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    3. Rather than a last gasp, it seems to me the power is ever more entrenched. The top ten percent now own 75% of US wealth and the bottom 50% own O%. This gets worse by the day. It got worse under Obama. So,we may have more privileged white females in DC or even more racial diversity, but I see no evidence this will diminish the power of the haves and the have mores. The upper class will continue accumulating almost all of the capital, Trump or no Trump.

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    4. No argument there- the rich now demand the crumbs as well! But it is also of no argument that most of those who hold that power, wealth and privilege are the rich White males the world over who always have- and are now more panicked and determined to hold on to that privilege, and increase it at eveyone's perile...

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  3. I haven't read the article yet, but I definitely will.

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  4. I guess one of my greatest achievements as a Baby Boomer is that my children are VERY likely to do better financially than I did. It would be hard to do worse.

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  5. I think the biggest danger is in people believing stuff like this. Believing the game is rigged against them by an "other" instead of achieving and out performing the genereations that came before.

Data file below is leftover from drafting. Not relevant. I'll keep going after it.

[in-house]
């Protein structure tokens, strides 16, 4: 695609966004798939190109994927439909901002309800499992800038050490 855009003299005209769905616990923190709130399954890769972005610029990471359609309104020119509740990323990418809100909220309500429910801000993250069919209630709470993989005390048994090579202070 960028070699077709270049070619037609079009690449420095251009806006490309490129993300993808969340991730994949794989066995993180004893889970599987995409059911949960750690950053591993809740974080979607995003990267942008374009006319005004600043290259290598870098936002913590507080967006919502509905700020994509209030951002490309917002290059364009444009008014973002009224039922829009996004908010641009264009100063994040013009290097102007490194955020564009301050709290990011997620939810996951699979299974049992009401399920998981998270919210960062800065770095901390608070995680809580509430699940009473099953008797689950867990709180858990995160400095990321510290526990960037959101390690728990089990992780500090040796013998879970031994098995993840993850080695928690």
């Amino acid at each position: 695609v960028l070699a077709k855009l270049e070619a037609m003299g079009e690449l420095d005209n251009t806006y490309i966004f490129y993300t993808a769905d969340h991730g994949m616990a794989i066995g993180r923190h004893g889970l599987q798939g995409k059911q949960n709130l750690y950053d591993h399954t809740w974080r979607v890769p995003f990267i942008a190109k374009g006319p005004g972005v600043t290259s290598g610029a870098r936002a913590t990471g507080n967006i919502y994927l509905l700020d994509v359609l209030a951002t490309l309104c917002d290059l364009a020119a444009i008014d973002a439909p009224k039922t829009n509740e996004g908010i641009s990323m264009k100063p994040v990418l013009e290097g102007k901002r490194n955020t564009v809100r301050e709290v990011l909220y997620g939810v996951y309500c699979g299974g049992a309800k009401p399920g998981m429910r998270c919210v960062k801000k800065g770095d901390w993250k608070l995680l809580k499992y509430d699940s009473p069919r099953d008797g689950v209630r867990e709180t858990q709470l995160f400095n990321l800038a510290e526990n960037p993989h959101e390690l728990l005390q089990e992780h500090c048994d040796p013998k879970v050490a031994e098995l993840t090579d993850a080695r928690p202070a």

The real danger, as clear as the sun rising, is in complacency, entitlement and unwillingness to sacrifice as earlier generations did.

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    Replies
    1. If the game is "rigged" then it seems we have a contest between realism and optimism. Especially if I were a Millennial, or younger, realism might facilitate grief, better than optimism. And, environmentally, I think grief is a legitimate, authentic response. Perhaps for the loss of a more "human" way of life, as well.

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    2. How exactly are Gens XY&Z not willing to sacrifice?

      Who fought all those wars in the Middle-East?

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  6. Isn't this just class warfare rhetoric? How do we determine the winners? Do we measure this globally or only from the previous generations of Americans? I'm not sure that the answer is as simple as, "Some people won and sabotaged the government and refused to share."

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  7. "Class warfare rhetoric" is exactly what we need and exactly what the article is saying was repressed by the new class of "haves."

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  8. Another, very much, related article:

    https://www.vox.com/2017/12/20/16772670/baby-boomers-millennials-congress-debt